Doing It Wrong and Doing It Right: Education in Latin America and Asia

Saturday, March 1, 2003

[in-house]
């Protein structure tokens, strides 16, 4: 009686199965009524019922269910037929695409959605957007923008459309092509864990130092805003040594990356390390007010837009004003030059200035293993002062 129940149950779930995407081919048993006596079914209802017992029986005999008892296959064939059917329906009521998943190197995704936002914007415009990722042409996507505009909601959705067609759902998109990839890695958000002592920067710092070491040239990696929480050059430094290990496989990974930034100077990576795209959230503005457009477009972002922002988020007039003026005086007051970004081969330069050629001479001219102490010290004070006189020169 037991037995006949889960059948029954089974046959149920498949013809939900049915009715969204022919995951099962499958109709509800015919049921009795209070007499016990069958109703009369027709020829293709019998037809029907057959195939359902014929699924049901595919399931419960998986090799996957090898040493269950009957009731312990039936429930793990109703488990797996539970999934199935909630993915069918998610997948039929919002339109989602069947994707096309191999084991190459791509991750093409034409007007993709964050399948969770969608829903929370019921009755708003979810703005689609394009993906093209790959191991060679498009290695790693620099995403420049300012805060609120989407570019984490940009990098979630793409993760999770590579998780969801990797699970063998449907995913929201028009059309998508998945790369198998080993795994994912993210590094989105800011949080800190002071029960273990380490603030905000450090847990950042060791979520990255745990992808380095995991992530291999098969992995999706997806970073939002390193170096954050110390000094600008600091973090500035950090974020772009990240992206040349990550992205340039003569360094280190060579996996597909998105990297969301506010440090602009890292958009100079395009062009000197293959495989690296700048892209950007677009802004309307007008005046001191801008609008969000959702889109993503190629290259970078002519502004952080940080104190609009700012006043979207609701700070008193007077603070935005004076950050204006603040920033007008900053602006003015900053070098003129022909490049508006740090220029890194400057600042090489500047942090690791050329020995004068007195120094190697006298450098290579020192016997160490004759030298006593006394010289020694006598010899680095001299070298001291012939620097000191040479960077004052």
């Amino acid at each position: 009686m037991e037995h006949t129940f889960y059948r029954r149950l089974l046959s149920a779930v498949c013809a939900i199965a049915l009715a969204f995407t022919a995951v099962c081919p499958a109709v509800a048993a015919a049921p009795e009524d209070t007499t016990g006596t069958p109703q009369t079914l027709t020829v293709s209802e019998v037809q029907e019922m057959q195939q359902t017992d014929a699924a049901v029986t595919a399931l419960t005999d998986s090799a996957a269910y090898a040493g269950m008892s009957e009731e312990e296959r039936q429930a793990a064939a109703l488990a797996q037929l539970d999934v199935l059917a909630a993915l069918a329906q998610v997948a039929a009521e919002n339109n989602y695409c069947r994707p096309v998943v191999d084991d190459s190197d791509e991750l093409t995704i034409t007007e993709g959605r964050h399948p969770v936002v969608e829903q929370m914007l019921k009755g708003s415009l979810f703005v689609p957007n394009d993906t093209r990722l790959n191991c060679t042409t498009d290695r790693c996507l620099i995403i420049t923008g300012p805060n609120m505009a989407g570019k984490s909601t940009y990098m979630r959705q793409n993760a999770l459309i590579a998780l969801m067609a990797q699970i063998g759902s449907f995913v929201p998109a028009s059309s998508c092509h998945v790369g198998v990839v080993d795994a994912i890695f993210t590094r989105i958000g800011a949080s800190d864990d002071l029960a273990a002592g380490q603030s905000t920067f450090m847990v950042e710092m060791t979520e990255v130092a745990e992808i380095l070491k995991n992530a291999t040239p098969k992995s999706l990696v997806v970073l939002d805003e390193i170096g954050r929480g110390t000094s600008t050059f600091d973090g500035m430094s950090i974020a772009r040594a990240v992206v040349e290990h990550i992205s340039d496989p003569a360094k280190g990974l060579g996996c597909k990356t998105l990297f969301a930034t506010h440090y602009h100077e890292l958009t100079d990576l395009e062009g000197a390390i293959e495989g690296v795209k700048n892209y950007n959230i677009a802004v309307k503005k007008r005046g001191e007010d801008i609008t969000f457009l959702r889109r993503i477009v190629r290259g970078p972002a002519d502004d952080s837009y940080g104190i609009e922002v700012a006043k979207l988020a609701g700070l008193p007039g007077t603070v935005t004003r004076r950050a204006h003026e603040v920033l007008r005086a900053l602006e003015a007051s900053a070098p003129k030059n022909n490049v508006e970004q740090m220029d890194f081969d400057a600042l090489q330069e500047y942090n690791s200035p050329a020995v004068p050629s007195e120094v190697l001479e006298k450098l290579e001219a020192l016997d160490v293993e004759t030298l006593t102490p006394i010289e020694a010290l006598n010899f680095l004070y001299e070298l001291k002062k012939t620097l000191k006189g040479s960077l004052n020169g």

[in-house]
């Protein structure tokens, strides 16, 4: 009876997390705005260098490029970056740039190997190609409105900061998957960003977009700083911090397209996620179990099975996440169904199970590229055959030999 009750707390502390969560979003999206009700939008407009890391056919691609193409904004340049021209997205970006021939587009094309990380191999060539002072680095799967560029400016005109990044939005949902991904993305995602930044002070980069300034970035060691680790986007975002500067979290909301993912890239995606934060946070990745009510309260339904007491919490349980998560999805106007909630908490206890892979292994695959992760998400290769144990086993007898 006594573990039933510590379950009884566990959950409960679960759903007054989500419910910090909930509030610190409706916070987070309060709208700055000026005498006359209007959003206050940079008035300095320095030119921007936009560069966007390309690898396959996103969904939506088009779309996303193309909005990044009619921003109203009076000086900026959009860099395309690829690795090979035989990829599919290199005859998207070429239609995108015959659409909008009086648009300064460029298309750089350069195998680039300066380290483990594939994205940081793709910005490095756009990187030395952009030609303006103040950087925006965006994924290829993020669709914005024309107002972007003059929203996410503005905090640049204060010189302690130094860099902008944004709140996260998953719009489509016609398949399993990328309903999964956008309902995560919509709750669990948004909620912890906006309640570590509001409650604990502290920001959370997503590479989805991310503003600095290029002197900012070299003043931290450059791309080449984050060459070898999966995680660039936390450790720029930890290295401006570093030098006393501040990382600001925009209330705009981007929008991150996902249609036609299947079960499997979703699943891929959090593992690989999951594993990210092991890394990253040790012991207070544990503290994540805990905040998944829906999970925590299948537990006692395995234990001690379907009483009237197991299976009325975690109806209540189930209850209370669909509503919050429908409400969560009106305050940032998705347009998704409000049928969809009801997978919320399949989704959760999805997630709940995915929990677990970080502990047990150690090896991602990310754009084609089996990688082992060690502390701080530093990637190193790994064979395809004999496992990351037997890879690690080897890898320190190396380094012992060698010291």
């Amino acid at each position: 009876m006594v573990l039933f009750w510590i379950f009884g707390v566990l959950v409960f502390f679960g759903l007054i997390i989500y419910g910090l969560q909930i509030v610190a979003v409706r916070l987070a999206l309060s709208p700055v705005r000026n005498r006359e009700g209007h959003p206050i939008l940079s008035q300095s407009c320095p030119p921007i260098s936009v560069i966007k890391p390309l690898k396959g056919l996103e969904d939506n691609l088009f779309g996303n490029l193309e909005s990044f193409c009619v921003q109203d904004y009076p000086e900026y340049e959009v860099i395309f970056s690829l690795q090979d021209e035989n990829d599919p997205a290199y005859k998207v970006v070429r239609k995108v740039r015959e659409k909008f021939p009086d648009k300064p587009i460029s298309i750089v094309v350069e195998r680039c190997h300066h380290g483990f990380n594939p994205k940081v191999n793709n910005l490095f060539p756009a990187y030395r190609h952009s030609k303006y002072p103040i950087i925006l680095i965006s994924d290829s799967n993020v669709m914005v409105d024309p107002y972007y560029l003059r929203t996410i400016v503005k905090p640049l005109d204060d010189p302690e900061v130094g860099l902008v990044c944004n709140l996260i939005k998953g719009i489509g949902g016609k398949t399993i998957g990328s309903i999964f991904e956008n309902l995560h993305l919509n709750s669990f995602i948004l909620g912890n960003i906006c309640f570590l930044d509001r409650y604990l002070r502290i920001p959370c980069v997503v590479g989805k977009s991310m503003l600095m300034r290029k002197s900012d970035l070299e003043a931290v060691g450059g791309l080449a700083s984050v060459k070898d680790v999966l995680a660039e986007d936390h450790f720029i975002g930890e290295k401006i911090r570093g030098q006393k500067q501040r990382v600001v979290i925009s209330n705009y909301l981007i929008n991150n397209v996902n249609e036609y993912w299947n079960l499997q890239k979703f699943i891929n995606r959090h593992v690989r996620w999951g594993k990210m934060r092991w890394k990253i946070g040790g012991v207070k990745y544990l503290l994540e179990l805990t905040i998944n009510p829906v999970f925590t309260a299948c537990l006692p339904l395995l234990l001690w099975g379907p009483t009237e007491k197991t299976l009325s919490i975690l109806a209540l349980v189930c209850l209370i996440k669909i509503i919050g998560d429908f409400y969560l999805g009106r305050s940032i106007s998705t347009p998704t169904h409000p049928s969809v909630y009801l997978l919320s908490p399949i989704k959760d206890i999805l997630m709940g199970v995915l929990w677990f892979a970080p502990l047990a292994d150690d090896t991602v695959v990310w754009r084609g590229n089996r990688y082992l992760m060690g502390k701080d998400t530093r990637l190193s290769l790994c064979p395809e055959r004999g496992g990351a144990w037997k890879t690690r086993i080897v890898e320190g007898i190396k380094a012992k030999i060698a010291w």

A decade ago most of Latin America seemed to be recovering from the desperation of the “lost decade” of the 1980s. More than that, many countries seemed to be confronting long-standing developmental challenges in ways that had a chance of breaking them out of their recurrent crises. But “seemed” is the operative word here, for as many countries from Venezuela through Peru to Argentina enter the new millennium it is clear that most of those hopes and many of the expectations were seriously exaggerated if not altogether misplaced. This is a blow not only to the peoples of Latin America but also to those in the United States, for America has a large though largely ignored stake in the prosperity and security of the region. The challenge for Washington now will be to focus U.S. support so as to promote development, not reinforce stagnation.